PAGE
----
How to Capture Your Audience: Avoiding the TCP
We have all experienced it – the boring, routine presentation that leads you to incessantly double-check your watch and meticulously count down the minutes until you are free to leave and go about your day. This kind of presentation can be categorized as a TCP: the Typical Corporate Presentation. While most can agree that public speaking is typically not at the top of the “favorite things to-do” list, it does not mean that you are incapable if giving a stellar presentation.
I recently had the opportunity to attend a NCPRSA Professional Development luncheon, where Alan Hoffler, the executive director and principal trainer at MillsWyck Communications, spoke on the essentials for giving a successful presentation. The valuable tips shared can be applied to any type of professional or scholarly environment, and can even fine-tune your every day communication skills. But, you may ask, “What exactly defines a successful presentation?”
Essentially, a presentation can be deemed successful if the audience is able to repeat something discussed. At the end of the day, if people cannot repeat your message, it was not successful.
To improve your presentation and communication skills, check out the three main steps that will prevent you from giving that dreaded TCP:
Capture the audience’s attention – “You can’t lose what you don’t have!”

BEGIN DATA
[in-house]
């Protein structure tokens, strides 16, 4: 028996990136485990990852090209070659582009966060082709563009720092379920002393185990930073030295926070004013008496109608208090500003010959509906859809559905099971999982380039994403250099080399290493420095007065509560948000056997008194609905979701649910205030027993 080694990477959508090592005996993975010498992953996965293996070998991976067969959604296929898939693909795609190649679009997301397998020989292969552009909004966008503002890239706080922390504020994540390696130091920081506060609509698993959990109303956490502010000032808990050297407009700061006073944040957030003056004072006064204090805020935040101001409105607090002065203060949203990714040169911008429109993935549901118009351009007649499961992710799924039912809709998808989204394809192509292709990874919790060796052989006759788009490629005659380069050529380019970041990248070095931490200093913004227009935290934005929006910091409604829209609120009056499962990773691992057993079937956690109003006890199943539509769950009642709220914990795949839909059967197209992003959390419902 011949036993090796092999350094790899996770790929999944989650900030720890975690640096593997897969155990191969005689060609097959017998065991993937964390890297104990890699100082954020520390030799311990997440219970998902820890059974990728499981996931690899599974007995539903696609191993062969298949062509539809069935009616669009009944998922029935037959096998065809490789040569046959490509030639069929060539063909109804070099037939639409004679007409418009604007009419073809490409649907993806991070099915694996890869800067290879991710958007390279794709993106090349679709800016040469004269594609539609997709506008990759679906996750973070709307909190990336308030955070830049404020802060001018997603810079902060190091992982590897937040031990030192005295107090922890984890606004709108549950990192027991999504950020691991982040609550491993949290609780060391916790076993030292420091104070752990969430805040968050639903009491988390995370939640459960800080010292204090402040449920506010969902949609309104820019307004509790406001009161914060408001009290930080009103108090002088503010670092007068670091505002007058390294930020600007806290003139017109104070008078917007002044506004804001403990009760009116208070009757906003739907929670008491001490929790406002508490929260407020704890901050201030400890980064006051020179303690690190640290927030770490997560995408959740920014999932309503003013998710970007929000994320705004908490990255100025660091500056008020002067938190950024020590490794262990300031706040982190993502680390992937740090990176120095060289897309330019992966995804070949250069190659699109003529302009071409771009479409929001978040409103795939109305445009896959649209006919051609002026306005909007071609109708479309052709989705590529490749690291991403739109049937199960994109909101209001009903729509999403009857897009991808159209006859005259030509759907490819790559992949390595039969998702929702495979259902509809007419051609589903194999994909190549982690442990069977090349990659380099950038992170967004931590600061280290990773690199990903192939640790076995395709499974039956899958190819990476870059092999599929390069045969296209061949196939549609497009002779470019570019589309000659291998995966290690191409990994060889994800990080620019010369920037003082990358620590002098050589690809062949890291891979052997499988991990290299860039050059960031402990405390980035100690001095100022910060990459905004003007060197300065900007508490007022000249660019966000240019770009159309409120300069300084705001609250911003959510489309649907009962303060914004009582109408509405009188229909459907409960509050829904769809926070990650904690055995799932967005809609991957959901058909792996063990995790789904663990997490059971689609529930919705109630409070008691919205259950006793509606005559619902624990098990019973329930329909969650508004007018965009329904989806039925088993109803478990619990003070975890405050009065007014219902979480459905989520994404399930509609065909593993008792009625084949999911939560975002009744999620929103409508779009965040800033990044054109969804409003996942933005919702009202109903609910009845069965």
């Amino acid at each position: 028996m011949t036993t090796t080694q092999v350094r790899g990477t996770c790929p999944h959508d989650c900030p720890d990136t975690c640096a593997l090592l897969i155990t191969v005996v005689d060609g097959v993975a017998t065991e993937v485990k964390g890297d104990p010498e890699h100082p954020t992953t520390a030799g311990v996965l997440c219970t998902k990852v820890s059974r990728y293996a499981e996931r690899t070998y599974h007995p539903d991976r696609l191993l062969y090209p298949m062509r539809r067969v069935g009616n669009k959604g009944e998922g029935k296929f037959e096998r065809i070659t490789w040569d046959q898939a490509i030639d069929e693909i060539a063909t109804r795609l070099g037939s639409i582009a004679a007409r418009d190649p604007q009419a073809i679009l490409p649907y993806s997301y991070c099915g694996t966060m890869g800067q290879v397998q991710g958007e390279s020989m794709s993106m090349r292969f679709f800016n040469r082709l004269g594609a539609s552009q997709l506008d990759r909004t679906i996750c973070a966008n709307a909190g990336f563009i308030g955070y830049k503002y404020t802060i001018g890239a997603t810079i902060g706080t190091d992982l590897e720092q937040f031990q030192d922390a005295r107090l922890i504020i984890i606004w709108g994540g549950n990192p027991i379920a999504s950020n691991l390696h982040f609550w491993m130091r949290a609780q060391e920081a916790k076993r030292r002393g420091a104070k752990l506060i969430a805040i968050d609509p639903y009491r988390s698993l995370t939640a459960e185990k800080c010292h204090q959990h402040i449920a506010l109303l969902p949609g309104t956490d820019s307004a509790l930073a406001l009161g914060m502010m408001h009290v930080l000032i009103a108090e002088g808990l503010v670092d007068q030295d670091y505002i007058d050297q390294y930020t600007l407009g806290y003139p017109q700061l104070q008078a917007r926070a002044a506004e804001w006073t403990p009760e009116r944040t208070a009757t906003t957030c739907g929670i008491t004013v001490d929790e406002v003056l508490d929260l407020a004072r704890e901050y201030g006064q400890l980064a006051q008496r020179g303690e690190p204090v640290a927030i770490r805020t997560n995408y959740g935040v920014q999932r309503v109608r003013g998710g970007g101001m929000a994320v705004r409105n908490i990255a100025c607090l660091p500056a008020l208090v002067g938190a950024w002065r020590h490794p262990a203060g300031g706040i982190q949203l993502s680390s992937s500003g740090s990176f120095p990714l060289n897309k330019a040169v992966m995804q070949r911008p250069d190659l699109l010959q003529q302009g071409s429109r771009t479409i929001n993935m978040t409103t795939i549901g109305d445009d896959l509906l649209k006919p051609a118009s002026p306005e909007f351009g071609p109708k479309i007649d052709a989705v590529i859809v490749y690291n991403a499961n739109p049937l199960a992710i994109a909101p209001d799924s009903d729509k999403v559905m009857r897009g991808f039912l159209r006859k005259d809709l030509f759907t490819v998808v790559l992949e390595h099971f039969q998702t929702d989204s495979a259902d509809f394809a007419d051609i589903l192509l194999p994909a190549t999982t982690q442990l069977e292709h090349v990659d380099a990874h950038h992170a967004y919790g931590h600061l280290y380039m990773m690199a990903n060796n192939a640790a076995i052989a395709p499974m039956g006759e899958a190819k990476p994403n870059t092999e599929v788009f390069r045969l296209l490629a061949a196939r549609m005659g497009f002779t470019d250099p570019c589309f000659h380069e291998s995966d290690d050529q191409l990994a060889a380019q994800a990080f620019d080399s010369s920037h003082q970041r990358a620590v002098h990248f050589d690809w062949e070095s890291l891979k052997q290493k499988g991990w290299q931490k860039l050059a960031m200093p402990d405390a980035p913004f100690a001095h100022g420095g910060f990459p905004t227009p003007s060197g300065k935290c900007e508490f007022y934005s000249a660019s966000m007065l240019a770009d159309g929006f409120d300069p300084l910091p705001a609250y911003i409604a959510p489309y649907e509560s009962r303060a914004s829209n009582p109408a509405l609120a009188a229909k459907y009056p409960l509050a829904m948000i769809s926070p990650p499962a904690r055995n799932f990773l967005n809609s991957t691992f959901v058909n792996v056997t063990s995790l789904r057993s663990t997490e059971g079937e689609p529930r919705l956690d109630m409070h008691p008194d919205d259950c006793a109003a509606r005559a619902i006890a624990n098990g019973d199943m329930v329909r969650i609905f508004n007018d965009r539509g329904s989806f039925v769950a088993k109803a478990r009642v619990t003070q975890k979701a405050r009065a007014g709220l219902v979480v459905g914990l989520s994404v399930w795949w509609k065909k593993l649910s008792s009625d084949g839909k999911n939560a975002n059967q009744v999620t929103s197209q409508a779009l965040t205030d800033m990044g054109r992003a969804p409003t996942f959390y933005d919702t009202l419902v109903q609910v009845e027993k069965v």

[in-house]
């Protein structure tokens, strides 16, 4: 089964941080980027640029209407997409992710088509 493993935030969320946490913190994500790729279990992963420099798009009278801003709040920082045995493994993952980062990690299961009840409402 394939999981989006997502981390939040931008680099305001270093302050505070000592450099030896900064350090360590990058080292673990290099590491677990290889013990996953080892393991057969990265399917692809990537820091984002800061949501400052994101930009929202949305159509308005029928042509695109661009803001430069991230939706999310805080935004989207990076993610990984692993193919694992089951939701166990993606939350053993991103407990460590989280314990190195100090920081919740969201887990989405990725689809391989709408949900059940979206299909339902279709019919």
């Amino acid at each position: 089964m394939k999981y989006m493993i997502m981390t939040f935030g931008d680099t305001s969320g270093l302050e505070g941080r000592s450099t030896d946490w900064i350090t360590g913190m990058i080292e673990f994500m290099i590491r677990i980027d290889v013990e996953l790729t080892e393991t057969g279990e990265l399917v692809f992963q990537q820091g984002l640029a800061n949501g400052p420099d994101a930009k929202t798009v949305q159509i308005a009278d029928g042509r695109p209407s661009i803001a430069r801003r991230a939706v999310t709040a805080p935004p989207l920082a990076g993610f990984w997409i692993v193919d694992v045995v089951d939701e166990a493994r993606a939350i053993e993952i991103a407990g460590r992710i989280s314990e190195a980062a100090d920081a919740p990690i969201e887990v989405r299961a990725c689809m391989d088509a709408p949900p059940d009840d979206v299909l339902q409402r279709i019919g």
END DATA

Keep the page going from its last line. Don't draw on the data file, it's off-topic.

If you want to keep the audience’s attention, you must first have it. You must give them a reason to listen. Interacting with members in the audience, asking questions or sharing a relatable story can achieve this.
Give your audience a mental list – “You can’t repeat what you don’t remember.”
After you have the audience’s attention, tell them what you intend to tell them. This tool provides the audience with an easy to follow structure and lets the crowd know exactly what they will be getting out of your presentation. Your message should first be addressed and then expand on the topic from there.
Finish strong and briefly – “You can’t finish what never ends.”
Always, always, always finish strongly. Make sure you keep your ending brief and to the point, while giving the audience a call to action that they can take away from the presentation.
Have any other tips that have helped you give a successful presentation?